plastics SA

Be Environmentally Responsible

According to a Plastics SA Survey, mechanical recycling of plastics has increased by 5, 9% domestically from 2015 to 2016. Polyco Chief Executive Officer, Mandy Naudé, is pleased by this result but feels that more can be done over the festive season.

“It’s great that more South Africans are playing an active part in recycling. The more individuals who recycle and share their tips, the brighter the future.”

Here are some easy recycling tips for the year ahead:

Let’s get one thing clear:

The first step to recycling responsibly is understanding what is recyclable and where your recyclable items should go. Recycling is as simple as separating your waste into one of two bags: black refuse or clear refuse bags. Clear refuse bags are used in order to differentiate the recyclable waste from the organic waste or non-recyclable items.

‘Tis the season for consumption:
From a tub of ice cream to a bottle of soda or a cheeky snack; whatever your pleasure, remember that most of these packaging items can be recycled. A simple trick to assist recyclers is to wash used food packaging items out in your used dishwashing water (to get rid of excess food or liquid), ensuring a seamless journey from collection to waste conversion. Remember to be water-wise if you’re in the Western Cape!

Cracking the code to recycling:
Products made from plastic are safe, versatile and affordable, but did you know that there are seven different types of plastic? Better yet, did you know that most of these types are recyclable? Remember to look out for these recycling codes on the packaging.

  • Code 1: PET (made of polyethylene terephthalate) is used in a range of food and household packaging items, but it’s your soda and water bottles that need to go into the clear refuse bag for recycling.
  • Code 2: HDPE (made of high-density polyethylene) is used for strong and rigid packaging such as milk bottles, juice bottles and household cleaning bottles.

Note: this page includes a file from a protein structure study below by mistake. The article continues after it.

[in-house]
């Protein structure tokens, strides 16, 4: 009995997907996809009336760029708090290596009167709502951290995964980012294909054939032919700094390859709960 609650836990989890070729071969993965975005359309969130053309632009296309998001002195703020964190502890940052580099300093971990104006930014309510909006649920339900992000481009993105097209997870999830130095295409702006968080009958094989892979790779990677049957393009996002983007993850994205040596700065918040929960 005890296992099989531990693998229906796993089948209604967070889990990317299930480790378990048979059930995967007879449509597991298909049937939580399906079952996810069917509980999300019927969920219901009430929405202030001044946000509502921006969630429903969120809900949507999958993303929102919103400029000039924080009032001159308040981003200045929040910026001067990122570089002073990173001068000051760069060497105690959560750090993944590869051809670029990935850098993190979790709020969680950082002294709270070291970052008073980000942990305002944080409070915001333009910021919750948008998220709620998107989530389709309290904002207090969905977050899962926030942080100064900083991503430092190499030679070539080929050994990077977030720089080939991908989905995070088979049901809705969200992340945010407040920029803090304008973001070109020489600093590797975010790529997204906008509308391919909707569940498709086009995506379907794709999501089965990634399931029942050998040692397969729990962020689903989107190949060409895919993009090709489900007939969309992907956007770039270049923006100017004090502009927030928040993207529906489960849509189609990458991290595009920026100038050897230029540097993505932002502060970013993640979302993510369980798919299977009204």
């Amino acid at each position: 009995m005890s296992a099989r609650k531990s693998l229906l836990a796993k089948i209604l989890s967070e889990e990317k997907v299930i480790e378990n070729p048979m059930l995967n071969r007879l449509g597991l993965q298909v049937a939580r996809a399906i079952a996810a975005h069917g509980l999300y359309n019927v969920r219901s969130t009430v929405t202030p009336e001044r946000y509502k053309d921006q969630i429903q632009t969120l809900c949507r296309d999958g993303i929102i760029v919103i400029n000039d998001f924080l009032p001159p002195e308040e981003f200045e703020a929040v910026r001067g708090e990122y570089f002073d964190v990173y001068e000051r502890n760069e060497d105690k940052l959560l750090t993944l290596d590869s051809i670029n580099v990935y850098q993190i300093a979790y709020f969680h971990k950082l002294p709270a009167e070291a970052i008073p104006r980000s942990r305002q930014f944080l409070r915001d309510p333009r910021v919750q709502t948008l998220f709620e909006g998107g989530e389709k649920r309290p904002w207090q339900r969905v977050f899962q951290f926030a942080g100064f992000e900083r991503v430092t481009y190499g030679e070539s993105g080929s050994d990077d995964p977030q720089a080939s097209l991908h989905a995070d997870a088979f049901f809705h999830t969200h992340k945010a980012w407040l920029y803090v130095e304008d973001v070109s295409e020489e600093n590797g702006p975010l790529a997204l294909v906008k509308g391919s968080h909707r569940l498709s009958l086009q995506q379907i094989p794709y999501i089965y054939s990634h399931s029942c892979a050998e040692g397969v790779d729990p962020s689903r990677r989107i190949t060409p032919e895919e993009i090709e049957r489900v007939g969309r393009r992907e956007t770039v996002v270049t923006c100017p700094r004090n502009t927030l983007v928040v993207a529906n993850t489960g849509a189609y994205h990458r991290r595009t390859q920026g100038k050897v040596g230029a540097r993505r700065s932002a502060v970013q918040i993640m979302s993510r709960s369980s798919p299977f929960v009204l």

• Code 3: PVC (made of polyvinyl chloride) is predominantly used in the building and construction industries, as well as the healthcare environment (such as syringes). It is used in very small quantities in packaging items and therefore currently not recycled in SA, so do not throw it into your clear refuse bag.
  • Code 4: LDPE (low-density polyethylene) is the most widely recycled plastic material in South Africa. LDPE can be found in plastic food wraps, plastic shopping bags, frozen food bags and bread bags.
  • Code 5: PP (polypropylene) can be found in your favourite yogurt container, bottle caps and medicine bottles.
  • Code 6: PS (polystyrene) is used in take-away containers, as well as in your fruit, meat and vegetable containers.
  • Code 7: Other refers to any other – or multi-layered – material used. Some examples include soup packaging and chip bags. These are currently not recycled in SA and therefore should not be included in your clear refuse bag.

Recycle me not:
Whilst recycling can be simplified, it is also important to be aware of what cannot be recycled. Be sure to toss soggy and wet items (from food or liquid) into your black refuse bag so that they do not contaminate the recyclable material, which would then make it much more difficult to recycle. Watch this video to learn more about what cannot be recycled:

Where to next?

Once your recyclables bag is full, simply leave it on the pavement outside of your home on the days that your municipality collects the waste. If your municipality does not collect recyclables, visit and find the nearest drop off point or recycling depot.

For more top tips on responsible recycling over the festive season, visit

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